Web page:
If you’re looking to get in a few rounds at the Sagebrush Golf Course sometime this golfing season, you’ll have to wait until next year.

The award-winning golf course will not be opening its doors as it will be too late in the year before they receive a building permit to modify their bed-and-breakfast style cottages required under their new zoning.

“It’s just too late,” Sagebrush president Bob Garnett said. “If we got the permit tomorrow it would still be three to four weeks of construction. That takes us to the middle of September [and] we’ll be closed [in] the middle of October. There’s no possible way you’d open for four weeks.”

The course didn’t open this past spring because the Thompson-Nicola Regional District (TNRD) required its bed-and-breakfast cottages be rezoned from residential to commercial zoning.

That rezoning process was completed at the end of May.

Construction can’t begin until the permit is received, and the owners have had no interest in opening just the golf course this year without being able to rent out the cottages.

Having lost money for years, the course lost approximately $1 million last year, and Garnett said if Sagebrush opened this year without the use of those facilities, an additional $400,000 of revenue would have been lost.

A silver lining from the owners’ perspective is they will be saving some hundreds of thousands of dollars from not opening the course at all this year, Garnett said.

The course was projected to lose a little less than $1 million this year had there been no rezoning hiccup.

He said that without having a clubhouse in place, Sagebrush hasn’t been able to attract the number of golfers they’d like to bring in, nor has it been able to attract families.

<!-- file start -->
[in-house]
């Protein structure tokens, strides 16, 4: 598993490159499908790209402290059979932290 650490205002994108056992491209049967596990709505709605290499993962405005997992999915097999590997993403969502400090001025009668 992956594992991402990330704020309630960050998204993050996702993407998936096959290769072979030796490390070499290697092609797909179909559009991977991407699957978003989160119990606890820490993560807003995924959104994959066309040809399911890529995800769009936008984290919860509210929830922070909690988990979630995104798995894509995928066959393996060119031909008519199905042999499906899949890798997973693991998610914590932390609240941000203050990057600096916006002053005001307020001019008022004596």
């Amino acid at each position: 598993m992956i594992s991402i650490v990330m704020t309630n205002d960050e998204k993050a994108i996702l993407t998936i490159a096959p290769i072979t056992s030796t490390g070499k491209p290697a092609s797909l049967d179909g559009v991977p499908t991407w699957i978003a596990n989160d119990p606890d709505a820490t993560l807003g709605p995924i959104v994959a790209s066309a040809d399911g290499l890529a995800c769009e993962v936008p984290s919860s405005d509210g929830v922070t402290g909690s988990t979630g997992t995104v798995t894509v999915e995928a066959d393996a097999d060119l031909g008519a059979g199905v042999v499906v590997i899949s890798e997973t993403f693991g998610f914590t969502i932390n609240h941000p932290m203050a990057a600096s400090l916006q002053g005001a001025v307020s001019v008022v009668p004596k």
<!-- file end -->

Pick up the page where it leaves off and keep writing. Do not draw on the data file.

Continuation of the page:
“Unless you’re a golfer, there’s nothing to do up there,” Garnett said.

With a clubhouse in place there would be amenities such as a pool and spa, and a range of activities, he said.

No clubhouse has hindered Sagebrush’s ability to stay out of the red, Garnett said.

The current owners didn’t have sufficient funds to build a clubhouse when the course was created.

“It ended up costing more for the infrastructure for the roads and lots and the golf course than originally anticipated and there wasn’t enough left to build the clubhouse,” Garnett said.

For the past two years, the current owners, Four for Fore Investments Ltd., have been searching for a new owner who could finish off the envisioned course.

The current owners also vowed not to open the course this year until they could find that new owner.

There are currently two prospective buyers lined up, and both have plans to building a clubhouse much bigger than what the current owners originally anticipated, Garnett said.

“We have two groups very interested, but they want this building permit done before they’ll finalize their deal,” Garnett said.

Until that is in place, the interested parties can’t evaluate what the course is worth to them, he said.

“We’ve always anticipated that as soon as we got the building permit we can sit down with these two people that are interested and one of them will step up and close and we move forward,” Garnett said.

The TNRD said they are in the process of issuing the building permit.